Jess Walter’s first novel in eight years arrives with the weight of high expectations. His last, Beautiful Ruins, was a surprising and well-deserved bestseller. His previous fiction—including crime novels, a 9/11 tale and short stories—were rapturously reviewed.
In The Cold Millions, Walter tries another mixed genre, the Western historical novel, and shows he is a master at investigating the “hobo” world of 1909. The star of the book is Spokane, Washington, a “boomtown that just kept booming.” It is here, amid skid row poverty and mansions of wealth, that 19-year-old rabble rouser Elizabeth Gurley Flynn intersects with two orphaned young men, Rye and Gig, who are the protagonists of the story.
The book is uneven, however, and falls short of the romanticism of Beautiful Ruins. There is fine detail on dark anarchy and dank jail cells, but unlike Walter’s funny version of Richard Burton in Ruins, Flynn is so focused (one might say didactic) as to be wooden. Her leadership of the dismal class struggle becomes repetitive. Rye and Gig are callow, and even though Gig is a book lover and Rye a striver, they don’t fully inhabit their space. Readers may be far more interested in the villain, a robber baron named Brand, and a smart circus performer named Ursula the Great. When these two are cavorting, The Cold Millions shines.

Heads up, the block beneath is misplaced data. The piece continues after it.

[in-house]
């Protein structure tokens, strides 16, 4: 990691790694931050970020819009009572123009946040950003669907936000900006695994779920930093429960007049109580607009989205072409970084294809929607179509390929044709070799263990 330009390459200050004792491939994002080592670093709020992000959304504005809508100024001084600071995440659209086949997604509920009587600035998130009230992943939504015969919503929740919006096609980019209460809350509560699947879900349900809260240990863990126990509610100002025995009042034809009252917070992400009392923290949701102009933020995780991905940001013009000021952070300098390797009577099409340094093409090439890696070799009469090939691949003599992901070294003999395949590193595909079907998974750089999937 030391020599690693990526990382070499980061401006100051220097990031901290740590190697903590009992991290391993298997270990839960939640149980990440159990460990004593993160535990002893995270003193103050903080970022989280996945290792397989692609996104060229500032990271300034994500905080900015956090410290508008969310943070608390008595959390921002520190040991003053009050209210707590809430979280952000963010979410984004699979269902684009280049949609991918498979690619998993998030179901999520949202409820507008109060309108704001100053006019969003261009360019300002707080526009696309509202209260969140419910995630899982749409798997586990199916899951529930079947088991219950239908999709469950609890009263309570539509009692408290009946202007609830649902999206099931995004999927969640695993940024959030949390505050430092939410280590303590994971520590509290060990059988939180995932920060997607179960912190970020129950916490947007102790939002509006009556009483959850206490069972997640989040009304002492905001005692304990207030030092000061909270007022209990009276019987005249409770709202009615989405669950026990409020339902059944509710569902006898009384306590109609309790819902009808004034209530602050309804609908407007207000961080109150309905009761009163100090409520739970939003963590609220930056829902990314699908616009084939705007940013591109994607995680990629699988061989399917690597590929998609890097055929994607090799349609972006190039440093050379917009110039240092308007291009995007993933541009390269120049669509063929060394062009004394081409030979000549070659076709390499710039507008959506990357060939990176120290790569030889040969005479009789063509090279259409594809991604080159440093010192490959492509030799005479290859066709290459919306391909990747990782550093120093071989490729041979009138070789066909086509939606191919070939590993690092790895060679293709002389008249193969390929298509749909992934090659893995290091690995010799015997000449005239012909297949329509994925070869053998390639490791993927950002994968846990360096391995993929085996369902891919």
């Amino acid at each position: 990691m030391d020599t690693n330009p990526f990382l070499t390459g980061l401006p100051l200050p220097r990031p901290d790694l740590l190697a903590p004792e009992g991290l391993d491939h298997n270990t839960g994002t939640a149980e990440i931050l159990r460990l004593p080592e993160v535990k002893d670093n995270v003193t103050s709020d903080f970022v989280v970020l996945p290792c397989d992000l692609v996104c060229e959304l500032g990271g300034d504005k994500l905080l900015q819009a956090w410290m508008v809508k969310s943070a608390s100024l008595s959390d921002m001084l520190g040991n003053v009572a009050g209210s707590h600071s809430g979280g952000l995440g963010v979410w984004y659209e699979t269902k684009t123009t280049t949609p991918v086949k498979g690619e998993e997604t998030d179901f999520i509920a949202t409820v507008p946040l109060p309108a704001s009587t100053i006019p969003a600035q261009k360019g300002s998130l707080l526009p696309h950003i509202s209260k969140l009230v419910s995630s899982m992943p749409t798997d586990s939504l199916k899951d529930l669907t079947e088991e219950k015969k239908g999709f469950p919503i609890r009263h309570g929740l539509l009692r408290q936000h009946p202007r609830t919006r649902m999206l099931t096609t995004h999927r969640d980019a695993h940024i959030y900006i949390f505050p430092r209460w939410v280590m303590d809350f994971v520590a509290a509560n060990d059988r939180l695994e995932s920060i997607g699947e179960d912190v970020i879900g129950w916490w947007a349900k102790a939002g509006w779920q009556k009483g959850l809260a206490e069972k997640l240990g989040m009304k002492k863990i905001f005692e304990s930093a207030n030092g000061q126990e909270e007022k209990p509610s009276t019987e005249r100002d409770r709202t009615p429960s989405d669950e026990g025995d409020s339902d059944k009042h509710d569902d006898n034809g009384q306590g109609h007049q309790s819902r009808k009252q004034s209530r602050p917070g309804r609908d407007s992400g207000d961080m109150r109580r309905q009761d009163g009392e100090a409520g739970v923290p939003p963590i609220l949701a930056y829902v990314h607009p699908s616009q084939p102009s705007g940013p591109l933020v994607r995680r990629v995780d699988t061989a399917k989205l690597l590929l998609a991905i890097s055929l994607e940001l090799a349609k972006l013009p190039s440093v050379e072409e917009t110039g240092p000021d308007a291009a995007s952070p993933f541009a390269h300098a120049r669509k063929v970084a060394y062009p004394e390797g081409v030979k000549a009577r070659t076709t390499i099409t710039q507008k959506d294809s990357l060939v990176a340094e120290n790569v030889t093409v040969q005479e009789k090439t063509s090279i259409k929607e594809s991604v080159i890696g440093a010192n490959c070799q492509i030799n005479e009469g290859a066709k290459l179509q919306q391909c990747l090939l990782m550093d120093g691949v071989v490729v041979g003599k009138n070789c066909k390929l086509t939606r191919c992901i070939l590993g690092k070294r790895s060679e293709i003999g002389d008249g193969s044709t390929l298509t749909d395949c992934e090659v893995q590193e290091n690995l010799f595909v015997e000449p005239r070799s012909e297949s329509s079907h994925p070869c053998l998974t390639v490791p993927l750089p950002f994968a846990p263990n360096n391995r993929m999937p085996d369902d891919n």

Walter has devised some fantastic set pieces, including a riot that leads to a dreadful scene of jail overcrowding. The freedom of the road, the lawlessness of the police, the spectacle of a few cynical power figures making life miserable for the huddled masses—it’s all enlivened by Walter’s vivid writing. A reader can feel the rails rattling under the trains that thunder through the mountains. A new life, the 20th century, is roaring into being. As Rye thinks to himself, “History is like a parade.”
Forget the book’s shortcomings; it’s good to have Jess Walter back.